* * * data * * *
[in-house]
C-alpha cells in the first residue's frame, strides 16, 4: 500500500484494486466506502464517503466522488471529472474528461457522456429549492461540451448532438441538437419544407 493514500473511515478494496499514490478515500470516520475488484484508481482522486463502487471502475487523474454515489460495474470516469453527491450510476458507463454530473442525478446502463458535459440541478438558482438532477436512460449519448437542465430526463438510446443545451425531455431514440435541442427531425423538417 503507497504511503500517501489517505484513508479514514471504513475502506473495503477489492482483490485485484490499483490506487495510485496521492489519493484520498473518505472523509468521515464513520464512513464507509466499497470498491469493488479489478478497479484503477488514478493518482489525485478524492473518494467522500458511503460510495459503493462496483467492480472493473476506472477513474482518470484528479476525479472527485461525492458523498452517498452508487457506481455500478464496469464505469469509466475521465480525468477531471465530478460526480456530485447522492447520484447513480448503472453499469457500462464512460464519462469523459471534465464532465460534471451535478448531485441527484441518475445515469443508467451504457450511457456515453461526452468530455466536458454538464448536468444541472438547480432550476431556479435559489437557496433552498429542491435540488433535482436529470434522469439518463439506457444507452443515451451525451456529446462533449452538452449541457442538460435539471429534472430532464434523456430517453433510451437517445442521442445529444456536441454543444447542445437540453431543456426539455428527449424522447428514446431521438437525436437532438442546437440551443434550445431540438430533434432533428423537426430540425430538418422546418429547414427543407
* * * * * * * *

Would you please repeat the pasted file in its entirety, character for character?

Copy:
[in-house]
C-alpha cells in the first residue's frame, strides 16, 4: 500500500484494486466506502464517503466522488471529472474528461457522456429549492461540451448532438441538437419544407 493514500473511515478494496499514490478515500470516520475488484484508481482522486463502487471502475487523474454515489460495474470516469453527491450510476458507463454530473442525478446502463458535459440541478438558482438532477436512460449519448437542465430526463438510446443545451425531455431514440435541442427531425423538417 503507497504511503500517501489517505484513508479514514471504513475502506473495503477489492482483490485485484490499483490506487495510485496521492489519493484520498473518505472523509468521515464513520464512513464507509466499497470498491469493488479489478478497479484503477488514478493518482489525485478524492473518494467522500458511503460510495459503493462496483467492480472493473476506472477513474482518470484528479476525479472527485461525492458523498452517498452508487457506481455500478464496469464505469469509466475521465480525468477531471465530478460526480456530485447522492447520484447513480448503472453499469457500462464512460464519462469523459471534465464532465460534471451535478448531485441527484441518475445515469443508467451504457450511457456515453461526452468530455466536458454538464448536468444541472438547480432550476431556479435559489437557496433552498429542491435540488433535482436529470434522469439518463439506457444507452443515451451525451456529446462533449452538452449541457442538460435539471429534472430532464434523456430517453433510451437517445442521442445529444456536441454543444447542445437540453431543456426539455428527449424522447428514446431521438437525436437532438442546437440551443434550445431540438430533434432533428423537426430540425430538418422546418429547414427543407